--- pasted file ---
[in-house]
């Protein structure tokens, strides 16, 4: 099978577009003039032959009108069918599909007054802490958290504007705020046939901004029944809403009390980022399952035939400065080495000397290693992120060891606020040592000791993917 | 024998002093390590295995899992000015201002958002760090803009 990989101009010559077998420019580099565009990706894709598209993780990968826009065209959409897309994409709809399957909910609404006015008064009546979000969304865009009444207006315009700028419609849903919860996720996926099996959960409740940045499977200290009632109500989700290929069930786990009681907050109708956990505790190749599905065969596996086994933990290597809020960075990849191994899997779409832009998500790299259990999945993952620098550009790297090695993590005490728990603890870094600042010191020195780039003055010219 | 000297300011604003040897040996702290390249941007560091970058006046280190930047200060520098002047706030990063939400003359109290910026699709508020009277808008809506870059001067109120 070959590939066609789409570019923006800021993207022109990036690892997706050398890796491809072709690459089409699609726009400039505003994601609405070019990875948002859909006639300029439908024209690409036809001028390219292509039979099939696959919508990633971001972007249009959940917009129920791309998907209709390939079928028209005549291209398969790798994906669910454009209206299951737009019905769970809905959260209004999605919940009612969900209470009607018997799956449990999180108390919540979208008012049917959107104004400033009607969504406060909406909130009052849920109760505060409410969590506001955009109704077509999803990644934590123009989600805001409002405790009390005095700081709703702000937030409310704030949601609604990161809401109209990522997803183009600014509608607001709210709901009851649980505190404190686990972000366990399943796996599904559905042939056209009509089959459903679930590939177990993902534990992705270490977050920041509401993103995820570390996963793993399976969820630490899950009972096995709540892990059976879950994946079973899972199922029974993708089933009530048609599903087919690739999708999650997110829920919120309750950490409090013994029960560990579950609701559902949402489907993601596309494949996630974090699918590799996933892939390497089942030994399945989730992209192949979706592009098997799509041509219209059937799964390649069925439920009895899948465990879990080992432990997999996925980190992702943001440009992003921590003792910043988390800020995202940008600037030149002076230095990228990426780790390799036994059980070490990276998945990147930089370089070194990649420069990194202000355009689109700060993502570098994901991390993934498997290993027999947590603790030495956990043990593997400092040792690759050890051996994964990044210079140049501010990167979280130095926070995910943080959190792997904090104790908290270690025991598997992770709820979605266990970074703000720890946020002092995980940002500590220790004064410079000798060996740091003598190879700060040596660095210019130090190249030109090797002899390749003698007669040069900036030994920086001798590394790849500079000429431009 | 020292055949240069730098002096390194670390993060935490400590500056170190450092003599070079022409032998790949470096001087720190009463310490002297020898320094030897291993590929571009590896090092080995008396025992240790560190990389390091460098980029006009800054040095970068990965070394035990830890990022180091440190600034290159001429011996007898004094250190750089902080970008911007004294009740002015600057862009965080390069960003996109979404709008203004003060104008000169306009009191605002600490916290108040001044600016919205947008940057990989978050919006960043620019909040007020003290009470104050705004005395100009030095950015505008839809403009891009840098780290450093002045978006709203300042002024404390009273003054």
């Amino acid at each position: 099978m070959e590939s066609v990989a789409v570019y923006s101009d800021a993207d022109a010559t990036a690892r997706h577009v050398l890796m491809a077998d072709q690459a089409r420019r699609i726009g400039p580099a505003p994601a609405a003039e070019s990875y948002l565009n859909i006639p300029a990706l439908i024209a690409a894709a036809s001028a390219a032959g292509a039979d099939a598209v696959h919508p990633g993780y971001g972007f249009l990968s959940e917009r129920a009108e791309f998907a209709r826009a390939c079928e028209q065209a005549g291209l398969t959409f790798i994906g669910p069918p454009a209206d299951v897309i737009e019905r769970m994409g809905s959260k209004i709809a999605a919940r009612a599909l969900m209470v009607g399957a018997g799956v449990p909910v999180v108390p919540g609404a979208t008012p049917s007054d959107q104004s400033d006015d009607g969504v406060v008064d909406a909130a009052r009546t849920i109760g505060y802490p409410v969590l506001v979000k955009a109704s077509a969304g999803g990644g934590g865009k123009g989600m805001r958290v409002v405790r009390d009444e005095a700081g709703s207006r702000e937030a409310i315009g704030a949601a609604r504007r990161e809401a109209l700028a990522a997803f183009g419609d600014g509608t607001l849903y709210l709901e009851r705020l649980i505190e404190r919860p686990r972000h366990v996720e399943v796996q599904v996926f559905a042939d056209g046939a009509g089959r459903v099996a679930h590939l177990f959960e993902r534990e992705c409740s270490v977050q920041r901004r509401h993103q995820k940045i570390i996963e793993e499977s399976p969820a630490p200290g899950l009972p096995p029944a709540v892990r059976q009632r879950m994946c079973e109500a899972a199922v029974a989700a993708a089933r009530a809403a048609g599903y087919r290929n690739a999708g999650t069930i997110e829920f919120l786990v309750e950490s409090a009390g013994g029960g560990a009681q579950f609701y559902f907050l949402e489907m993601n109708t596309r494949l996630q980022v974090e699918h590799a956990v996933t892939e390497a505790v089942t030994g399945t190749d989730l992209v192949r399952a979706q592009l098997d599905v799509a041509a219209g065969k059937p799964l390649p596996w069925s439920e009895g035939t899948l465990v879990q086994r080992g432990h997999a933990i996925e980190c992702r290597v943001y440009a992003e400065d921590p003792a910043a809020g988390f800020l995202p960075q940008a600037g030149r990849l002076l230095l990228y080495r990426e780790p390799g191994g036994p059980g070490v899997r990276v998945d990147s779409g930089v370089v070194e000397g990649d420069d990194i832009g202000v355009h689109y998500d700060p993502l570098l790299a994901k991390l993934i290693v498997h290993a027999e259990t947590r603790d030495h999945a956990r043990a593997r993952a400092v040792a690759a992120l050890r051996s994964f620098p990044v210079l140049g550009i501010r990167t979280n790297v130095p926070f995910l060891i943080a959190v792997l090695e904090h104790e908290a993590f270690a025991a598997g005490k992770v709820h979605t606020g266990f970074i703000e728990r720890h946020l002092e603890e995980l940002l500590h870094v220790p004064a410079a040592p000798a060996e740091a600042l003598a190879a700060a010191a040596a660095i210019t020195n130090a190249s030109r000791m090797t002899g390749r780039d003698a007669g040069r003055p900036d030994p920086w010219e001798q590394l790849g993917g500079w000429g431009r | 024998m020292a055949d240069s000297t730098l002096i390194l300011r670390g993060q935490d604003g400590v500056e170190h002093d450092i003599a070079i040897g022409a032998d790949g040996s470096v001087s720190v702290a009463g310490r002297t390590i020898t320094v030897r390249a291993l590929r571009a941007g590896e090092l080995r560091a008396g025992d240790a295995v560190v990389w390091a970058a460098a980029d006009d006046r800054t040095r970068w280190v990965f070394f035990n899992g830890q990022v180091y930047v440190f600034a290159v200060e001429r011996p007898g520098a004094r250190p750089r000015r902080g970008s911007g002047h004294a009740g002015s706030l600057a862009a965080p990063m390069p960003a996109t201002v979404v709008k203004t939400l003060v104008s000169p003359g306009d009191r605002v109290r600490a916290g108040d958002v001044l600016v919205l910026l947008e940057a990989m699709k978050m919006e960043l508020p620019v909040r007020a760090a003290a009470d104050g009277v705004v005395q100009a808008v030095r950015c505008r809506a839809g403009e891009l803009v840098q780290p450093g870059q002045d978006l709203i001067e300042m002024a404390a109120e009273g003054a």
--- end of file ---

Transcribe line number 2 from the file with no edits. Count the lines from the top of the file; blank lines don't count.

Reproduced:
């Protein structure tokens, strides 16, 4: 099978577009003039032959009108069918599909007054802490958290504007705020046939901004029944809403009390980022399952035939400065080495000397290693992120060891606020040592000791993917 | 024998002093390590295995899992000015201002958002760090803009 990989101009010559077998420019580099565009990706894709598209993780990968826009065209959409897309994409709809399957909910609404006015008064009546979000969304865009009444207006315009700028419609849903919860996720996926099996959960409740940045499977200290009632109500989700290929069930786990009681907050109708956990505790190749599905065969596996086994933990290597809020960075990849191994899997779409832009998500790299259990999945993952620098550009790297090695993590005490728990603890870094600042010191020195780039003055010219 | 000297300011604003040897040996702290390249941007560091970058006046280190930047200060520098002047706030990063939400003359109290910026699709508020009277808008809506870059001067109120 070959590939066609789409570019923006800021993207022109990036690892997706050398890796491809072709690459089409699609726009400039505003994601609405070019990875948002859909006639300029439908024209690409036809001028390219292509039979099939696959919508990633971001972007249009959940917009129920791309998907209709390939079928028209005549291209398969790798994906669910454009209206299951737009019905769970809905959260209004999605919940009612969900209470009607018997799956449990999180108390919540979208008012049917959107104004400033009607969504406060909406909130009052849920109760505060409410969590506001955009109704077509999803990644934590123009989600805001409002405790009390005095700081709703702000937030409310704030949601609604990161809401109209990522997803183009600014509608607001709210709901009851649980505190404190686990972000366990399943796996599904559905042939056209009509089959459903679930590939177990993902534990992705270490977050920041509401993103995820570390996963793993399976969820630490899950009972096995709540892990059976879950994946079973899972199922029974993708089933009530048609599903087919690739999708999650997110829920919120309750950490409090013994029960560990579950609701559902949402489907993601596309494949996630974090699918590799996933892939390497089942030994399945989730992209192949979706592009098997799509041509219209059937799964390649069925439920009895899948465990879990080992432990997999996925980190992702943001440009992003921590003792910043988390800020995202940008600037030149002076230095990228990426780790390799036994059980070490990276998945990147930089370089070194990649420069990194202000355009689109700060993502570098994901991390993934498997290993027999947590603790030495956990043990593997400092040792690759050890051996994964990044210079140049501010990167979280130095926070995910943080959190792997904090104790908290270690025991598997992770709820979605266990970074703000720890946020002092995980940002500590220790004064410079000798060996740091003598190879700060040596660095210019130090190249030109090797002899390749003698007669040069900036030994920086001798590394790849500079000429431009 | 020292055949240069730098002096390194670390993060935490400590500056170190450092003599070079022409032998790949470096001087720190009463310490002297020898320094030897291993590929571009590896090092080995008396025992240790560190990389390091460098980029006009800054040095970068990965070394035990830890990022180091440190600034290159001429011996007898004094250190750089902080970008911007004294009740002015600057862009965080390069960003996109979404709008203004003060104008000169306009009191605002600490916290108040001044600016919205947008940057990989978050919006960043620019909040007020003290009470104050705004005395100009030095950015505008839809403009891009840098780290450093002045978006709203300042002024404390009273003054």